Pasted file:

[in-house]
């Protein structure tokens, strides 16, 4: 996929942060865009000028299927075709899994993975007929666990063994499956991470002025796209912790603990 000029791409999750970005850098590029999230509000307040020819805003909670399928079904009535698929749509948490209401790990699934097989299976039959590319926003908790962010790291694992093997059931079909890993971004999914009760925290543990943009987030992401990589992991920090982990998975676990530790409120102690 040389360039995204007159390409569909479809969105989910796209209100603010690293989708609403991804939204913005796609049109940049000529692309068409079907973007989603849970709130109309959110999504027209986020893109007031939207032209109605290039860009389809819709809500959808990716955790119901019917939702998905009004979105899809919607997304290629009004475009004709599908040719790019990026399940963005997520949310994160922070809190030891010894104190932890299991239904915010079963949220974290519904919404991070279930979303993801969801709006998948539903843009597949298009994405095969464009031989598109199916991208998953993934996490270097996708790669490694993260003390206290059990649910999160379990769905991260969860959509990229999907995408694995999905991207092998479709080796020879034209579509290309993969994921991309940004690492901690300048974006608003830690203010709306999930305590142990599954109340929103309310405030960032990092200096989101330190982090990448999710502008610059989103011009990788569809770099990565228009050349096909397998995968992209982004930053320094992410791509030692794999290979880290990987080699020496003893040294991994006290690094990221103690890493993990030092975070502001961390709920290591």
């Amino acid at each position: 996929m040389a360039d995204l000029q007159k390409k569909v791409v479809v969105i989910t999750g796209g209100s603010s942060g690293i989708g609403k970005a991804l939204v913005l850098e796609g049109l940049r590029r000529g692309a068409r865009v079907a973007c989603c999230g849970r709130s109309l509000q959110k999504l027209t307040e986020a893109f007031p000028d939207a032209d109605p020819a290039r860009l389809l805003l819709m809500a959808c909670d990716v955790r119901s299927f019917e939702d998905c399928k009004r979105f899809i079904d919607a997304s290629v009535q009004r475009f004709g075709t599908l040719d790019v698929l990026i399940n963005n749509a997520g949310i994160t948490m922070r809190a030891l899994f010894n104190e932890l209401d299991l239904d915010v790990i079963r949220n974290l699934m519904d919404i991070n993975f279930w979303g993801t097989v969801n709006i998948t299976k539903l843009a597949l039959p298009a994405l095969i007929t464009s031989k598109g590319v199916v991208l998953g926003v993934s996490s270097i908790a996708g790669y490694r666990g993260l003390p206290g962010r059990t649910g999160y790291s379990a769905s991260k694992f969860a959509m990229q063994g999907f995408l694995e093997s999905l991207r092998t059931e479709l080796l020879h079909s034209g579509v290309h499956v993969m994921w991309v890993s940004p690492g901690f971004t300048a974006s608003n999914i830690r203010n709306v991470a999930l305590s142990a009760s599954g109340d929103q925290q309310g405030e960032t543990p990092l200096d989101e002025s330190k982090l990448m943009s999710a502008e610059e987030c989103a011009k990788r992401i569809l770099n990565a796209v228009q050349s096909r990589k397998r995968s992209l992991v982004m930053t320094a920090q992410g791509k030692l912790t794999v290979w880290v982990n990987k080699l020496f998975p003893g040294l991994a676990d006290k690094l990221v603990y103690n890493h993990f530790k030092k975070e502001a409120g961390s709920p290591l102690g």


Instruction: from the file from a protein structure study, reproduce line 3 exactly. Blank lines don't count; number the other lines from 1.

């Amino acid at each position: 996929m040389a360039d995204l000029q007159k390409k569909v791409v479809v969105i989910t999750g796209g209100s603010s942060g690293i989708g609403k970005a991804l939204v913005l850098e796609g049109l940049r590029r000529g692309a068409r865009v079907a973007c989603c999230g849970r709130s109309l509000q959110k999504l027209t307040e986020a893109f007031p000028d939207a032209d109605p020819a290039r860009l389809l805003l819709m809500a959808c909670d990716v955790r119901s299927f019917e939702d998905c399928k009004r979105f899809i079904d919607a997304s290629v009535q009004r475009f004709g075709t599908l040719d790019v698929l990026i399940n963005n749509a997520g949310i994160t948490m922070r809190a030891l899994f010894n104190e932890l209401d299991l239904d915010v790990i079963r949220n974290l699934m519904d919404i991070n993975f279930w979303g993801t097989v969801n709006i998948t299976k539903l843009a597949l039959p298009a994405l095969i007929t464009s031989k598109g590319v199916v991208l998953g926003v993934s996490s270097i908790a996708g790669y490694r666990g993260l003390p206290g962010r059990t649910g999160y790291s379990a769905s991260k694992f969860a959509m990229q063994g999907f995408l694995e093997s999905l991207r092998t059931e479709l080796l020879h079909s034209g579509v290309h499956v993969m994921w991309v890993s940004p690492g901690f971004t300048a974006s608003n999914i830690r203010n709306v991470a999930l305590s142990a009760s599954g109340d929103q925290q309310g405030e960032t543990p990092l200096d989101e002025s330190k982090l990448m943009s999710a502008e610059e987030c989103a011009k990788r992401i569809l770099n990565a796209v228009q050349s096909r990589k397998r995968s992209l992991v982004m930053t320094a920090q992410g791509k030692l912790t794999v290979w880290v982990n990987k080699l020496f998975p003893g040294l991994a676990d006290k690094l990221v603990y103690n890493h993990f530790k030092k975070e502001a409120g961390s709920p290591l102690g």